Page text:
There is also now a big strive to achieve certain ESG credentials as part of any new industrial and logistics scheme.
This is not only becoming a more important part of the search criteria by occupiers, but also the attractiveness from investors for any onward sale.
As a result, we have experienced a huge swing in the market in the past 24 months, where there is now genuine appetite from developers to factor this into their new build schemes to ensure they have a “best in class” product.
Depending on the size of the scheme, developers will still need to strike a balance between green credentials to future proof the building but mindful not to go too overboard, whereby the capital expenditure is not repaid within the letting or onward investment sale.
As a minimum, we recommend that developers consider factoring the following aspects into the specification:
- Electric Vehicle charging for domestic vehicles, and ducting incorporated for future charging points
- Solar panels
- Green/landscaped areas, outdoor seating
- Cladding U-Values
- LED and lighting sensors
- Cycle shelters and wider cycle pavements
- Targeting BREEAM Excellent rating
- Targeting A EPC rating
- Contractors to have a sustainability or environmental policy
- Preference for contractors to be part of Considerate Constructors Scheme
- Reduce development embodied carbon through material selection
- Minimise construction impact and manage waste generation
Whilst there is an appetite for change, it still needs to be justified by a return on your investment.
You can of course go down the route of including battery storage solutions within any build specification to further improve your ESG credentials, however it depends on the size of the scheme, because whilst there is an appetite for change, it still needs to be justified by a return on your investment.
Mountpark are one of the leaders in the field for designing logistics facilities that are well ahead of the curve, and their new Bristol 360 building in Avonmouth is a testament to this. They have gone above and beyond the standard specification you would normally expect of a big box. They have factored in a office roof terrace, water fountains within the warehouse, passive roof ventilation (improving temperature control and air quality), floor to ceiling glazing to improve natural light to the warehouse and offices. In addition they have PV and battery storage and enhanced cladding that provides an incredibly low U-Value, which minimises heat loss/gain for enhanced thermal performance. All of these additional items have been well received by occupiers, and the building provides them with an opportunity to show their customers that they take sustainability seriously within their portfolio of assets.
It’s important to note that ESG does not simply mean green solutions but it also relates to the working environment, which has become equally as important to occupiers. Every business will have experienced staffing issues at one stage or another, and more recently staff retention has been a hot topic within the industrial and logistics market, so it’s equally as important to design a scheme that can also deliver on a wellness front for these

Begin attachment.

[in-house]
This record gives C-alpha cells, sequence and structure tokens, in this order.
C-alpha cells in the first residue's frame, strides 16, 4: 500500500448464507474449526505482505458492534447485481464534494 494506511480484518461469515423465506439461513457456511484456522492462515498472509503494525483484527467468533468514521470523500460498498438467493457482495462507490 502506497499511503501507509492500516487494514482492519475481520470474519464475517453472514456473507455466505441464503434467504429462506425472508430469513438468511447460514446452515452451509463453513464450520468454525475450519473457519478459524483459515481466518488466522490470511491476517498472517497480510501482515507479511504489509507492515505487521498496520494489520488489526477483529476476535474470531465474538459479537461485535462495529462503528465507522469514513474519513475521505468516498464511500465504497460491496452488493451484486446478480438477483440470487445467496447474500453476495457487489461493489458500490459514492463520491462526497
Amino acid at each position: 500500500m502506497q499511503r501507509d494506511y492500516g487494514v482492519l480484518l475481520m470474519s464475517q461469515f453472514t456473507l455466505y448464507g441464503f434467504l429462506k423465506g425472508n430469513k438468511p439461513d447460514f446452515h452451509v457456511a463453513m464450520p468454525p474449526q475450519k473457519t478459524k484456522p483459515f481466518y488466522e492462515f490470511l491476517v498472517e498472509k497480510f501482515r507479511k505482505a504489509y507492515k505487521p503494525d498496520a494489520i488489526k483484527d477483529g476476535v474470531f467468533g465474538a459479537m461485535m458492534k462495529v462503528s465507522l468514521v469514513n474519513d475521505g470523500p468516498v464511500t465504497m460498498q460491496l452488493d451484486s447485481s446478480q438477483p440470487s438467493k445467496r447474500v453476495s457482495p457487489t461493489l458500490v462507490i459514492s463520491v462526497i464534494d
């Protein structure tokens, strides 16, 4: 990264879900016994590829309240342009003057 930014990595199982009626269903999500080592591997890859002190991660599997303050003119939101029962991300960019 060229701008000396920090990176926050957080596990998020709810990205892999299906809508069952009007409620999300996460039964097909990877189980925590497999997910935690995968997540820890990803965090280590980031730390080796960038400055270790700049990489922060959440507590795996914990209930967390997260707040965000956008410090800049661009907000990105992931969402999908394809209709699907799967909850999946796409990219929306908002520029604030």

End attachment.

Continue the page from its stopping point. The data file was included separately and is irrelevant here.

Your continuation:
Some key examples being the amphitheatre that Trebor Developments has designed into the new R&D facility they are building for Oxford Instruments in Avonmouth, which provides an incredible outdoor seating area for the staff to enjoy on their lunchbreaks.
Elsewhere, Bridgwater Gateway at Junction 24 (M5) have provided a scheme that factors in work-life balance, where a generous allowance has been made for landscaped areas to rest play and picnic, and staff can enjoy walks, cycles or runs around the footpaths and cycle ways of the park. Furthermore, they have parcel collection points and an allocation for a childcare nursery, coffee shop and sandwich bar, to create that community feel for the occupiers established within the business park.
These are only but a few examples of how the industrial and logistics market is evolving and adapting to not only the needs of occupiers, but also the political pressures to become a greener sector.
There has always been a debate as to whether the cost for these enhanced ESG credentials can get repaid through lettings or onward investment sales. In our experience, we are finding that occupiers are now actively searching for buildings with these green credentials for their own CSR reasons and comfortable to pay a premium rent in order to achieve it. The main funds and propcos now also have reasonably strict investment criteria revolving around ESG, where a premium yield could also be paid for best-in-class accommodation.
About the author
Tom Watkins is Head of the South West Industrial & Logistics team based out of our Bristol office. He specialises in the disposal and acquisition of industrial premises in the South West and South Wales regions, as well as providing specialist advice on industrial/warehouse development.
To contact Tom, email firstname.lastname@example.org